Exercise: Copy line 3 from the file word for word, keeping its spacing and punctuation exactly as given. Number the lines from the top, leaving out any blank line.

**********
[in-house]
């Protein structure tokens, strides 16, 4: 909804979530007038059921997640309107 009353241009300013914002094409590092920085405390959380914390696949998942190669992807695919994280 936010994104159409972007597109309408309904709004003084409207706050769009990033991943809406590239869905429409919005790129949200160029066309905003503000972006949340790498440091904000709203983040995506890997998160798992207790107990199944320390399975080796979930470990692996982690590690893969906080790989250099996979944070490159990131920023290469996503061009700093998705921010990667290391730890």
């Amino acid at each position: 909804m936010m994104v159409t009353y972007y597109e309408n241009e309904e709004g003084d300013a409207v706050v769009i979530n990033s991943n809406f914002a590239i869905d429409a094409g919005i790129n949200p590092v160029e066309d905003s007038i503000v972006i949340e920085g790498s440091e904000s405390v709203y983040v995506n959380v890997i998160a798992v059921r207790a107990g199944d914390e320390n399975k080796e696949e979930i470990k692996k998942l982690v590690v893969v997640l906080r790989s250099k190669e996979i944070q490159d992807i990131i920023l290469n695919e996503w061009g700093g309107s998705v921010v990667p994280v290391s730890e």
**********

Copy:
């Amino acid at each position: 909804m936010m994104v159409t009353y972007y597109e309408n241009e309904e709004g003084d300013a409207v706050v769009i979530n990033s991943n809406f914002a590239i869905d429409a094409g919005i790129n949200p590092v160029e066309d905003s007038i503000v972006i949340e920085g790498s440091e904000s405390v709203y983040v995506n959380v890997i998160a798992v059921r207790a107990g199944d914390e320390n399975k080796e696949e979930i470990k692996k998942l982690v590690v893969v997640l906080r790989s250099k190669e996979i944070q490159d992807i990131i920023l290469n695919e996503w061009g700093g309107s998705v921010v990667p994280v290391s730890e």